Sunday, July 07, 2019
"Special Counsel Robert Mueller documented efforts by the Trump campaign to impede his investigation into Russia's attack on our election. He decided that because he was unable to charge a sitting president with a crime, he would not conclude whether any of these efforts amounted to the crime of obstruction of justice."
When Robert Mueller delivered his 9-minute, post-report address, he spoke as if he had absolutely nothing more to say about it -- to Congress or anybody. It was all already perfectly stated in his report: A 400-page report that was so perfectly written by himself and other writers that nobody could possibly have a legitimate question about any statement in it. House committee members can ask me a question, any question, and all I need do is point to a line in my report, perhaps even the very line they're asking about. Just read it again. It's perfectly written, every word, just as it is -- we're such great writers.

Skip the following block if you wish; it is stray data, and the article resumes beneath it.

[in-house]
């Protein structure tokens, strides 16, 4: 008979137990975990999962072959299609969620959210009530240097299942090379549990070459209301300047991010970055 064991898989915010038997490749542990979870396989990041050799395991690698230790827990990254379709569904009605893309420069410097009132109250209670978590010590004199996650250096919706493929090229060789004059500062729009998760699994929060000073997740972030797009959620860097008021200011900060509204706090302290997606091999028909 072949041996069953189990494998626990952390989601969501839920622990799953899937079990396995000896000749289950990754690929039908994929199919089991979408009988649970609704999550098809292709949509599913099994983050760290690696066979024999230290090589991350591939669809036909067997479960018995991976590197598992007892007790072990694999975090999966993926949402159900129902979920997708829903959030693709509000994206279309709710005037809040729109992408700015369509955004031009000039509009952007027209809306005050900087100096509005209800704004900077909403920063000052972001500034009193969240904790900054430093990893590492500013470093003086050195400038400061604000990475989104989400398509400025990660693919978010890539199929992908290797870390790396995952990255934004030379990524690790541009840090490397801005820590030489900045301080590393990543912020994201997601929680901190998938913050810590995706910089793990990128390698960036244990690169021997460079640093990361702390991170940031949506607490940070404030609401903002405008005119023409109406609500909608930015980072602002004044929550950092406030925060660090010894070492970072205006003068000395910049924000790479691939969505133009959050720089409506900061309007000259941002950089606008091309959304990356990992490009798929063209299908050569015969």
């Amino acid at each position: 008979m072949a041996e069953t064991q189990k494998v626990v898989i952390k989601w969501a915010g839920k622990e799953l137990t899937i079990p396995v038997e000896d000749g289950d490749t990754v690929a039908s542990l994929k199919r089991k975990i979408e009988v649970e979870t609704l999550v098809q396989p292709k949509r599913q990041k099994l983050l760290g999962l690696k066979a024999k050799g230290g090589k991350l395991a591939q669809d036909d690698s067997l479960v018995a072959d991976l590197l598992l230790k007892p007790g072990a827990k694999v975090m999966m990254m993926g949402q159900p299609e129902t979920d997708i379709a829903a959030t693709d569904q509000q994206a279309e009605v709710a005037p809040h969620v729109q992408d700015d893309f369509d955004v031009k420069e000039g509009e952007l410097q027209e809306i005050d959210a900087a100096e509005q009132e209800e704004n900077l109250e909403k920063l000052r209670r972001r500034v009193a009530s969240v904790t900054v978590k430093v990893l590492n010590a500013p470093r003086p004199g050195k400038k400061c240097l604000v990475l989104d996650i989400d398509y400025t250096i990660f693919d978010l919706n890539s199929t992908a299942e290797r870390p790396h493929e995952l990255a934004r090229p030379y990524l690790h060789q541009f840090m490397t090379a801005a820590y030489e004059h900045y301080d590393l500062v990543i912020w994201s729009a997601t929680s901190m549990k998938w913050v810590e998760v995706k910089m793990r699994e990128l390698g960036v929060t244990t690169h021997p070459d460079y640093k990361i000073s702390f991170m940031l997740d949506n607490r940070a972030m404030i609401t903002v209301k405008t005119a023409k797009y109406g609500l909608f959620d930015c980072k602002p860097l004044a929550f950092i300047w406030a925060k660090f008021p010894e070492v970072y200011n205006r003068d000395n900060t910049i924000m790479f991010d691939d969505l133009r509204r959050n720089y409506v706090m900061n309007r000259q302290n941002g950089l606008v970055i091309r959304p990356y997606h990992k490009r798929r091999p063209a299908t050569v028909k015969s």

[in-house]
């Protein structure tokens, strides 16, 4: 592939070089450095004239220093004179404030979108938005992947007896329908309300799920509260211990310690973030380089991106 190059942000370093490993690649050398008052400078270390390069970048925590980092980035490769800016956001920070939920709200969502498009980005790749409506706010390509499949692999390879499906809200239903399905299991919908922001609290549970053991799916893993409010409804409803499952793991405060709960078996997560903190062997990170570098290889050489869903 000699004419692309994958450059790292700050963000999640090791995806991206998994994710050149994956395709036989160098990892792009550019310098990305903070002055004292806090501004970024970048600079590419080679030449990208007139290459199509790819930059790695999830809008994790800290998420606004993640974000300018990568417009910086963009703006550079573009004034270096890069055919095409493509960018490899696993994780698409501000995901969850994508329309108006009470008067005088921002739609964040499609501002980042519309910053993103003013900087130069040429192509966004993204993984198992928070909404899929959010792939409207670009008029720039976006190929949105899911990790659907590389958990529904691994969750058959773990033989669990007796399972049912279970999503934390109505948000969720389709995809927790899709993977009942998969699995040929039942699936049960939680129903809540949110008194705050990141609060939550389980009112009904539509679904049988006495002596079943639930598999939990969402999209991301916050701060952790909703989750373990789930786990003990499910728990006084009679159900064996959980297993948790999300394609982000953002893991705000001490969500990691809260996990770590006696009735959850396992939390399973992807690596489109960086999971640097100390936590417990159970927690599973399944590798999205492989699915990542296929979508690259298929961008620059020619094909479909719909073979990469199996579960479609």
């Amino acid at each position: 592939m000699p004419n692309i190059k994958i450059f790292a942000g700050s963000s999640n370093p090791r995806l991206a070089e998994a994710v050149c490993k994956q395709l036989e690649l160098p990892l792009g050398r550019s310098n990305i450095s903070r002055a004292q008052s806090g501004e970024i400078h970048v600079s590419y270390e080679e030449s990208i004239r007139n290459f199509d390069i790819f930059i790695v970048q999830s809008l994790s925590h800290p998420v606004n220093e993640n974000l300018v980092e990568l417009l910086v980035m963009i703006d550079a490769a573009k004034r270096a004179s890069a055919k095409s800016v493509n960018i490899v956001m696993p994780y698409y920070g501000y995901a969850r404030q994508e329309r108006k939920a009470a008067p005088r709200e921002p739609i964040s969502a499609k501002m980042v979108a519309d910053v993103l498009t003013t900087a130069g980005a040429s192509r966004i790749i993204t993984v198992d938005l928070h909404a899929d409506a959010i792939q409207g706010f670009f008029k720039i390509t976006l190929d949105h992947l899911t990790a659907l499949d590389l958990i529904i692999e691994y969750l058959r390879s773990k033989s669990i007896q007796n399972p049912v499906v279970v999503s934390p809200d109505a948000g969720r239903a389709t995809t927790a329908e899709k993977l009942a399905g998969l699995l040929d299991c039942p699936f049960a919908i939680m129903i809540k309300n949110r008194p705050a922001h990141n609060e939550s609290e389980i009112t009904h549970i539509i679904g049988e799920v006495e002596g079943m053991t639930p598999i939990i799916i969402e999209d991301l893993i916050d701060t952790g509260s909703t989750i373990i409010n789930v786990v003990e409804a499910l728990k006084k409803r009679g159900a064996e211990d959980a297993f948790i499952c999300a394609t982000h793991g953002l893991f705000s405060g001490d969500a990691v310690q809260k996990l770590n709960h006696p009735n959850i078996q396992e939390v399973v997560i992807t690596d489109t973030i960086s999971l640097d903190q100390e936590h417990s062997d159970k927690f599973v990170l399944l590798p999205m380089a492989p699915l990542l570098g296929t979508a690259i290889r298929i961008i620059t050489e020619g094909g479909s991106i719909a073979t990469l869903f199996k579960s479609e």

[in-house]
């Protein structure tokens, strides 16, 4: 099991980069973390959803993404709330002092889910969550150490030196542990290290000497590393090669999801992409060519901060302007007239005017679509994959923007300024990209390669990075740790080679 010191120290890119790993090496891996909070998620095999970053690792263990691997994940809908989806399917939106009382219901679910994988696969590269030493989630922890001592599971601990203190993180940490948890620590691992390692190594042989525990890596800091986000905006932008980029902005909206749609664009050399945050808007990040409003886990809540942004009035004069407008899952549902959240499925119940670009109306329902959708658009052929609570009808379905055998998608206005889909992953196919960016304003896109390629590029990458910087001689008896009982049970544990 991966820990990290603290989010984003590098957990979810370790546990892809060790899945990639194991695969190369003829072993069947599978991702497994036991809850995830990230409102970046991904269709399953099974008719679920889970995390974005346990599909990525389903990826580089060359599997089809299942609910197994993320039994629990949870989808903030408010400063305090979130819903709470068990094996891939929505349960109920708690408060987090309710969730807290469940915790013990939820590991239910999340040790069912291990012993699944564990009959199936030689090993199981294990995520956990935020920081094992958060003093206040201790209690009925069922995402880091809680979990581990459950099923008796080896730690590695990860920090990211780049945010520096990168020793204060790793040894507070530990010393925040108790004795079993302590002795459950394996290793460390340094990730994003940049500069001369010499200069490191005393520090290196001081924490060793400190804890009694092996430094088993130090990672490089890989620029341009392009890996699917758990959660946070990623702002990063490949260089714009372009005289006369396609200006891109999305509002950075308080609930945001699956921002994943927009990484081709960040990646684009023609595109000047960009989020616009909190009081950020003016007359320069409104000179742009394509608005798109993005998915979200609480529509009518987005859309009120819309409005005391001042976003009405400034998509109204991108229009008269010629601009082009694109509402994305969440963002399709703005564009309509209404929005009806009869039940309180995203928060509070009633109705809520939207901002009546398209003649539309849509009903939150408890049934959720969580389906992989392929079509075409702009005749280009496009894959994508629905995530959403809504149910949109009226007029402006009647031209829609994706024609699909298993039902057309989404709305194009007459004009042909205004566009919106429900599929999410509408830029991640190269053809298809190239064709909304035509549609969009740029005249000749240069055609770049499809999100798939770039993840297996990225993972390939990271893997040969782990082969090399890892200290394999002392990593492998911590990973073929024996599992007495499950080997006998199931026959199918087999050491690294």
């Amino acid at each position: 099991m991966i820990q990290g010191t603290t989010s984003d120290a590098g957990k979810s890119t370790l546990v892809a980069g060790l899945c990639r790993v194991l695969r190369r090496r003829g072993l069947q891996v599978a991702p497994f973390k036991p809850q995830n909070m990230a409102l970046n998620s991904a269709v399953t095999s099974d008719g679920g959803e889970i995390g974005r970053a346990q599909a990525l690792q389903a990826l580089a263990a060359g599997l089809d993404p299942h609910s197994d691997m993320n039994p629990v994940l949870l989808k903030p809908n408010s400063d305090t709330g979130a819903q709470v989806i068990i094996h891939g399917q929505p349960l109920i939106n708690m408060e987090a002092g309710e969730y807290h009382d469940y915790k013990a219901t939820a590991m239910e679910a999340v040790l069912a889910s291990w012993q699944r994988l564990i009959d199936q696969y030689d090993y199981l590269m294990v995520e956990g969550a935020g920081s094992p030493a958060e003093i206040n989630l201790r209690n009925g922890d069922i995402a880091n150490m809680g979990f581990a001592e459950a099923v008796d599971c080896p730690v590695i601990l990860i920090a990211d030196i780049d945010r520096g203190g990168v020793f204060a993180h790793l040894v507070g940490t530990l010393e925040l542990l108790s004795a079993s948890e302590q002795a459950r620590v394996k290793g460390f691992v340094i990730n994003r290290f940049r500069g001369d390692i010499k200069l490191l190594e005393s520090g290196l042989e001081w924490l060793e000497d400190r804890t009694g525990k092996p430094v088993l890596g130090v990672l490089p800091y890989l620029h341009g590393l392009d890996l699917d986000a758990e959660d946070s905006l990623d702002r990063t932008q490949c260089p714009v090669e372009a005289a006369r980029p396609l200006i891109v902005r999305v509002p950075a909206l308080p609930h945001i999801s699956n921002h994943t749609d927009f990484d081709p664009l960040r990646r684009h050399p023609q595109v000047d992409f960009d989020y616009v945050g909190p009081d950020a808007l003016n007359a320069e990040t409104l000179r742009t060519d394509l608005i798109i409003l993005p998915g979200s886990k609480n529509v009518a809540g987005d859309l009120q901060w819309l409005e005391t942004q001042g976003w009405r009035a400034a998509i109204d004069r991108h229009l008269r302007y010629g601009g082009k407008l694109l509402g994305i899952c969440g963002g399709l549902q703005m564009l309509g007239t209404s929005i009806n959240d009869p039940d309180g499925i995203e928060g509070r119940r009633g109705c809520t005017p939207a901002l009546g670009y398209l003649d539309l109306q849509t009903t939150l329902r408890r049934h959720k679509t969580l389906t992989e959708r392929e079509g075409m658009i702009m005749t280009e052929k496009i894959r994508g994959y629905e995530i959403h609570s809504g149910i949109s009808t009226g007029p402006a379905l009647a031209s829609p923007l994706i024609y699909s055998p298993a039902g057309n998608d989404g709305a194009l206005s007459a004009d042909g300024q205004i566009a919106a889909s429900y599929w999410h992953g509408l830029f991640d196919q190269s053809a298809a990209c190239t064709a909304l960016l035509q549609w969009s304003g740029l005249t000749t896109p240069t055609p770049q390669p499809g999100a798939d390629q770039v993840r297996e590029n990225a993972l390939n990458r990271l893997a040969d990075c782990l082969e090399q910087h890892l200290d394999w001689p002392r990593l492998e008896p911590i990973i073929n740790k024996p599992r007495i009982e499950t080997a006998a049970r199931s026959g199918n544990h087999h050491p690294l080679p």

I doubt he realized that's how he came across to some people. Perhaps, when he comes before Congress he'll reconsider and help us all understand the subtleties of what he wrote and didn't write. OK, we get that by laying out an invincible case supporting the President's obstruction of justice, he was inviting Congress to impeach on the ammunition he provided. But why the subtlety? Could he not have said outright: "On this evidence, I would recommend prosecution of an obstruction of justice case against the president, were I not constrained by the views of the Justice Department's OLC."
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